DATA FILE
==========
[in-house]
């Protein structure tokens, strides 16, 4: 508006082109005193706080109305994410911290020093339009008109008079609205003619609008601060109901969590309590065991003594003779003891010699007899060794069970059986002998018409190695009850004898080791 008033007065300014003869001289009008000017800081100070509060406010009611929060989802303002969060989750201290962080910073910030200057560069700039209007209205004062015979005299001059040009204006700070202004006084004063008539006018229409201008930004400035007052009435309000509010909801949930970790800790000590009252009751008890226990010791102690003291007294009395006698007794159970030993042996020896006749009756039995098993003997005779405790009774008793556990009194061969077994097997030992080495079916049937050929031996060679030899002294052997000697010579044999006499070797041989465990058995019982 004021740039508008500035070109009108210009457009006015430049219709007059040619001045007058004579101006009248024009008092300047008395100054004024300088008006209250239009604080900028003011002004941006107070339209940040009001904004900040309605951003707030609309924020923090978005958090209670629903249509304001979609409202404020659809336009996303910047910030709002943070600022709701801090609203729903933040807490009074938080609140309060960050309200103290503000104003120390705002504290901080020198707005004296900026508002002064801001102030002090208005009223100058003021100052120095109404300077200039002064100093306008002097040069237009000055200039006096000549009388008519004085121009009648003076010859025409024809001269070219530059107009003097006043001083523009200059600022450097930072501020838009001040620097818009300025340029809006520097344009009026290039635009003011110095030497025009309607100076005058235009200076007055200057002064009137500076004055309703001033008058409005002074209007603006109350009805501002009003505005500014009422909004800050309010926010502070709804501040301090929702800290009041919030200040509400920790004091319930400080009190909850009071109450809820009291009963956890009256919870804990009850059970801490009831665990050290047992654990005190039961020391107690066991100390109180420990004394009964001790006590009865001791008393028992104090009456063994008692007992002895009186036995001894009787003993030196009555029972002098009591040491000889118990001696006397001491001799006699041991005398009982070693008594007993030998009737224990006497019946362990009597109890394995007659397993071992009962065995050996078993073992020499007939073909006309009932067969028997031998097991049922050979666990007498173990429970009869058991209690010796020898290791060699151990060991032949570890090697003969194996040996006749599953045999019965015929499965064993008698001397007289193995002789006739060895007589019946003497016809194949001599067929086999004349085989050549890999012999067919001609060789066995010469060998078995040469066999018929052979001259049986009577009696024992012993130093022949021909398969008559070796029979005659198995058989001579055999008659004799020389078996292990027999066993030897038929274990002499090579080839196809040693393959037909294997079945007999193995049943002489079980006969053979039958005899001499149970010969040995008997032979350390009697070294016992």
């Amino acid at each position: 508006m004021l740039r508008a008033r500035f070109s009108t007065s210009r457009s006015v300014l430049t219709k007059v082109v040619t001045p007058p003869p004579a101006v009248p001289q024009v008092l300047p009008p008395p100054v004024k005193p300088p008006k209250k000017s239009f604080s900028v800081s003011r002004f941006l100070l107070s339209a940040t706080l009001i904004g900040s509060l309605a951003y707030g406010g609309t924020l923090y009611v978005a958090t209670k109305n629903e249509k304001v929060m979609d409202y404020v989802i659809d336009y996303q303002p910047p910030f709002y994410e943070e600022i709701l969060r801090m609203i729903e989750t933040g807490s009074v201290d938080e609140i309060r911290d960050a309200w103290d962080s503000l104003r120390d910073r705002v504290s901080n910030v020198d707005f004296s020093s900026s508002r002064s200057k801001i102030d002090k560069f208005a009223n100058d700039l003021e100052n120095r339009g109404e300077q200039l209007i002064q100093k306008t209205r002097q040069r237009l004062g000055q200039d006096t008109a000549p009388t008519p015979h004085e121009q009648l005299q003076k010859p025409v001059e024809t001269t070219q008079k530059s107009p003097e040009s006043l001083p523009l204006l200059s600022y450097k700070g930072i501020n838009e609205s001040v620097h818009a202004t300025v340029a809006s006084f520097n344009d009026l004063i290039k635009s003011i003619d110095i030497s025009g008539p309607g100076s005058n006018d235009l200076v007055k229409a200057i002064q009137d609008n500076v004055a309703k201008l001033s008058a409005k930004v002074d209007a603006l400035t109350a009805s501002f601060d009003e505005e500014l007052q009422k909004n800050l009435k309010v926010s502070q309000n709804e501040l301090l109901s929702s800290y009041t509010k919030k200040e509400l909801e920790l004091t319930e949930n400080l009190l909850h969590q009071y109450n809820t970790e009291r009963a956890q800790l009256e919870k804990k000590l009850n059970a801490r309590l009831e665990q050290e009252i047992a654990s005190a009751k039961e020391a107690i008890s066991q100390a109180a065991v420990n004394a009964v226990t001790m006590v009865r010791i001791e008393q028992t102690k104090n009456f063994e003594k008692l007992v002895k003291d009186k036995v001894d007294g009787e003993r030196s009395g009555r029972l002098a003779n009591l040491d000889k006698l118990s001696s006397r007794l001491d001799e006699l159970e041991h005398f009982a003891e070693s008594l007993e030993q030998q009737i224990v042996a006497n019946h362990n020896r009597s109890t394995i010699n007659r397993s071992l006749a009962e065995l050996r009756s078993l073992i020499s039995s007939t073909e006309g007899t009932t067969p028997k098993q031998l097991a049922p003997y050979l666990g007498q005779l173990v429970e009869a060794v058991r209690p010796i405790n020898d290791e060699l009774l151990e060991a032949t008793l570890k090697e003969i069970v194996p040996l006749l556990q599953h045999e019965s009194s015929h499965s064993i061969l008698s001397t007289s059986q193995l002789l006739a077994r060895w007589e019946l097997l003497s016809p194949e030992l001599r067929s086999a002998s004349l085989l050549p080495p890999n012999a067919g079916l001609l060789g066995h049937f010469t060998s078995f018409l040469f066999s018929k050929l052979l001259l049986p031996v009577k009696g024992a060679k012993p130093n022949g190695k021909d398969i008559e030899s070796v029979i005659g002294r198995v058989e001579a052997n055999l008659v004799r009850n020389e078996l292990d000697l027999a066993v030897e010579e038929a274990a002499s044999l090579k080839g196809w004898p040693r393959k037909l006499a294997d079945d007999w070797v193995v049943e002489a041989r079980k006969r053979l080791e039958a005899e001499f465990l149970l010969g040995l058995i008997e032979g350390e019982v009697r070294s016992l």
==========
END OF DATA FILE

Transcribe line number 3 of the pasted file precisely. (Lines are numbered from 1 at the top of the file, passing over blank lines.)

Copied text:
């Amino acid at each position: 508006m004021l740039r508008a008033r500035f070109s009108t007065s210009r457009s006015v300014l430049t219709k007059v082109v040619t001045p007058p003869p004579a101006v009248p001289q024009v008092l300047p009008p008395p100054v004024k005193p300088p008006k209250k000017s239009f604080s900028v800081s003011r002004f941006l100070l107070s339209a940040t706080l009001i904004g900040s509060l309605a951003y707030g406010g609309t924020l923090y009611v978005a958090t209670k109305n629903e249509k304001v929060m979609d409202y404020v989802i659809d336009y996303q303002p910047p910030f709002y994410e943070e600022i709701l969060r801090m609203i729903e989750t933040g807490s009074v201290d938080e609140i309060r911290d960050a309200w103290d962080s503000l104003r120390d910073r705002v504290s901080n910030v020198d707005f004296s020093s900026s508002r002064s200057k801001i102030d002090k560069f208005a009223n100058d700039l003021e100052n120095r339009g109404e300077q200039l209007i002064q100093k306008t209205r002097q040069r237009l004062g000055q200039d006096t008109a000549p009388t008519p015979h004085e121009q009648l005299q003076k010859p025409v001059e024809t001269t070219q008079k530059s107009p003097e040009s006043l001083p523009l204006l200059s600022y450097k700070g930072i501020n838009e609205s001040v620097h818009a202004t300025v340029a809006s006084f520097n344009d009026l004063i290039k635009s003011i003619d110095i030497s025009g008539p309607g100076s005058n006018d235009l200076v007055k229409a200057i002064q009137d609008n500076v004055a309703k201008l001033s008058a409005k930004v002074d209007a603006l400035t109350a009805s501002f601060d009003e505005e500014l007052q009422k909004n800050l009435k309010v926010s502070q309000n709804e501040l301090l109901s929702s800290y009041t509010k919030k200040e509400l909801e920790l004091t319930e949930n400080l009190l909850h969590q009071y109450n809820t970790e009291r009963a956890q800790l009256e919870k804990k000590l009850n059970a801490r309590l009831e665990q050290e009252i047992a654990s005190a009751k039961e020391a107690i008890s066991q100390a109180a065991v420990n004394a009964v226990t001790m006590v009865r010791i001791e008393q028992t102690k104090n009456f063994e003594k008692l007992v002895k003291d009186k036995v001894d007294g009787e003993r030196s009395g009555r029972l002098a003779n009591l040491d000889k006698l118990s001696s006397r007794l001491d001799e006699l159970e041991h005398f009982a003891e070693s008594l007993e030993q030998q009737i224990v042996a006497n019946h362990n020896r009597s109890t394995i010699n007659r397993s071992l006749a009962e065995l050996r009756s078993l073992i020499s039995s007939t073909e006309g007899t009932t067969p028997k098993q031998l097991a049922p003997y050979l666990g007498q005779l173990v429970e009869a060794v058991r209690p010796i405790n020898d290791e060699l009774l151990e060991a032949t008793l570890k090697e003969i069970v194996p040996l006749l556990q599953h045999e019965s009194s015929h499965s064993i061969l008698s001397t007289s059986q193995l002789l006739a077994r060895w007589e019946l097997l003497s016809p194949e030992l001599r067929s086999a002998s004349l085989l050549p080495p890999n012999a067919g079916l001609l060789g066995h049937f010469t060998s078995f018409l040469f066999s018929k050929l052979l001259l049986p031996v009577k009696g024992a060679k012993p130093n022949g190695k021909d398969i008559e030899s070796v029979i005659g002294r198995v058989e001579a052997n055999l008659v004799r009850n020389e078996l292990d000697l027999a066993v030897e010579e038929a274990a002499s044999l090579k080839g196809w004898p040693r393959k037909l006499a294997d079945d007999w070797v193995v049943e002489a041989r079980k006969r053979l080791e039958a005899e001499f465990l149970l010969g040995l058995i008997e032979g350390e019982v009697r070294s016992l």